However, simply having insurance is not always sufficient. According to the Rainbow Health survey, 40% of trans persons in Minnesota avoided going to the doctor in the previous year due to expenses.

Insurance companies do not often cover gender-affirming therapies such as puberty-blocking medications, hormone replacement therapy, and surgery. However, if a trans person is unable to obtain the healthcare required to verify their gender, they might keep experiencing feelings of sadness and anxiety as a result of gender dysphoria. That is why HealthPartners works tirelessly to make sure that crucial gender-affirming care is protected by our health plans.

Transphobia and transgender hate

According to the Rainbow Health poll, 70% of transgender Minnesotans have suffered emotional abuse or harassment in recent years because of their sexuality or gender identity. Furthermore, more than one-third had been physically assaulted or afraid.

According to the Trevor Project poll, 37% of transgender children across the country have been violently harassed or mistreated because of their sexual orientation.

Violence is very upsetting for trans women and girls. According to the Trevor Project poll, 55% of transgender girls had been sexually harassed or harmed. And trans women of color are the most frequently targeted victims of transgender and gender-nonconforming assault.

What you can do to help the transgender community’s psychological well-being

The prevalence of mental health issues among the trans community, as well as the reasons behind them, is distressing. However, you can make things easier for transgender people just by being friendly helpful, polite, and respectful.

In fact, according to the Trevor Project poll, kids were less than half as likely to attempt suicide in an environment that was very tolerant of their sexual orientation as they were in one that was relatively intolerant. These are some of the things you may do to help a transgender person’s psychological well-being:

Encourage their gender identification

Proper usage of the name someone selected and pronouns can be considered one of the most effective ways to encourage transgender people. Inquire about their pronouns and use them. If you observe another person use the incorrect name or gender, respectfully correct them.

Assist them in receiving therapy

According to the Trevor Project poll, 82% of young people needed psychological care in the previous year. However, just 40% of individuals who requested psychological care received it.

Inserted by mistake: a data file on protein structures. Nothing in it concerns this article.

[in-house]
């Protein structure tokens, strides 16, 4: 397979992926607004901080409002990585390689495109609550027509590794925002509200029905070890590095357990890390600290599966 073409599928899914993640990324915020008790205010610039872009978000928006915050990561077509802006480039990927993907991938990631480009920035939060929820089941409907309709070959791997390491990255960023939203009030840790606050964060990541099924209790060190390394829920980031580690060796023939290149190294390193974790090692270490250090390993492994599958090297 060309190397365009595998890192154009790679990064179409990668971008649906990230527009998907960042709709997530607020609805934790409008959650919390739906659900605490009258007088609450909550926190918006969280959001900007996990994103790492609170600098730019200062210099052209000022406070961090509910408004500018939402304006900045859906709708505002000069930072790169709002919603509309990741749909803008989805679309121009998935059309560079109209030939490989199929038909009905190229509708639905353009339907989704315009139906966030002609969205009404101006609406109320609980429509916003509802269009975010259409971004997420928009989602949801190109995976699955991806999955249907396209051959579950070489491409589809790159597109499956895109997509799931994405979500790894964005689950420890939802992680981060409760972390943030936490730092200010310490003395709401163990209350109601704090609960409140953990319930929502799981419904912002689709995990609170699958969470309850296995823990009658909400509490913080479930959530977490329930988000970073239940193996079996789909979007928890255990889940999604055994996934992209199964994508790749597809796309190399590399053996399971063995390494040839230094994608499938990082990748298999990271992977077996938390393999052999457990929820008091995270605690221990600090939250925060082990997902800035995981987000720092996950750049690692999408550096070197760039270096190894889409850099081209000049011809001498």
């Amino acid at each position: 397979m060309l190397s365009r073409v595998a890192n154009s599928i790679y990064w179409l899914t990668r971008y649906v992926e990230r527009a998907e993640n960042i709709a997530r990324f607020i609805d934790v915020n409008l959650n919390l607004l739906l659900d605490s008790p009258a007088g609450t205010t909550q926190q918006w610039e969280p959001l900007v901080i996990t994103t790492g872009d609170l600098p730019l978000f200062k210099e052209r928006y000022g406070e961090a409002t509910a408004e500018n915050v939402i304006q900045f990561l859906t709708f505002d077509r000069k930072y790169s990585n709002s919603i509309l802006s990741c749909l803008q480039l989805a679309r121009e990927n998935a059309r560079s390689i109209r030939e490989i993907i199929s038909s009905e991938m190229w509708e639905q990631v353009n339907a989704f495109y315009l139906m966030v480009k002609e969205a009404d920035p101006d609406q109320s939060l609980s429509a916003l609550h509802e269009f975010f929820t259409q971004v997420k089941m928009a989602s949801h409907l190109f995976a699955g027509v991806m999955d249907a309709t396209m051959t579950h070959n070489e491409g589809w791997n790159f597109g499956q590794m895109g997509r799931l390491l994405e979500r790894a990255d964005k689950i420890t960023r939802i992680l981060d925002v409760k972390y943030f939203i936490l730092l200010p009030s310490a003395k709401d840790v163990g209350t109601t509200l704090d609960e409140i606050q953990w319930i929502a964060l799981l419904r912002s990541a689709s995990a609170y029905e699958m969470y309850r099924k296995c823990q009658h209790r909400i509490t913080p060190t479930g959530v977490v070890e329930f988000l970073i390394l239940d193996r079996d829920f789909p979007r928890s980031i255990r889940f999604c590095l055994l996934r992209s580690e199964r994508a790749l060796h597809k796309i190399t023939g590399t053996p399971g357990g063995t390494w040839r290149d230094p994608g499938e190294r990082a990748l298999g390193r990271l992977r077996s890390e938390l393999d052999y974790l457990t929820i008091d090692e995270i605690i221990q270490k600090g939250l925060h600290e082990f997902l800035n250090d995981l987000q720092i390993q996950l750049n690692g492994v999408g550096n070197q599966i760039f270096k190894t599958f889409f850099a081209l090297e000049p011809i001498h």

The problem was that parents or carers declined to get their child counseling. The main issue was that students were afraid of asking for approval and simply did not ask.

If you are worried about the psychological well-being of your child, avoid waiting for them to inquire about counseling. Inform them that many individuals can benefit from counseling and ask them if they are ready. Then, look for a therapist who specializes in gender-affirming care or is adept at working with persons of varied gender identities; you should be able to uncover this data by reading a therapist’s bio on their official website.

Link them to gender-affirming care.

Receiving appropriate health care can be difficult for transgender people. Going to a medical facility can also be stressful if a trans person is compelled to sign in with their official name or sees the incorrect gender on their medical wristband.

HealthPartners is taking steps to alter this. We are committed to offering a gender-affirming service from beginning to end. Our gender medicine specialists have a wealth of expertise in dealing with clients of various gender identities. 

Respect transgender issues

Transgender people do not always enjoy the same rights as gender-conforming people, such as when it comes to living in the public sector, receiving health care, and using toilets according to their gender.

Learning and talking out against intolerance and prejudice can be ways to demonstrate support for transgender people. Find out more about transgender concerns here:

  • The American Civil Liberties Union (ACLU)
  • National Center for Transgender Equality
  • Human Rights Campaign

Get help for psychological issues.

The psychological well-being of everyone should be their number one concern. If someone is in distress, it is critical that they receive the necessary treatment and help.

Finding the proper therapist can assist transgender persons in working through psychological issues resulting from gender dysphoria, prejudice, loneliness, trauma, and other causes. A mental health expert can also assist a client in obtaining drugs to treat their psychological problems if necessary.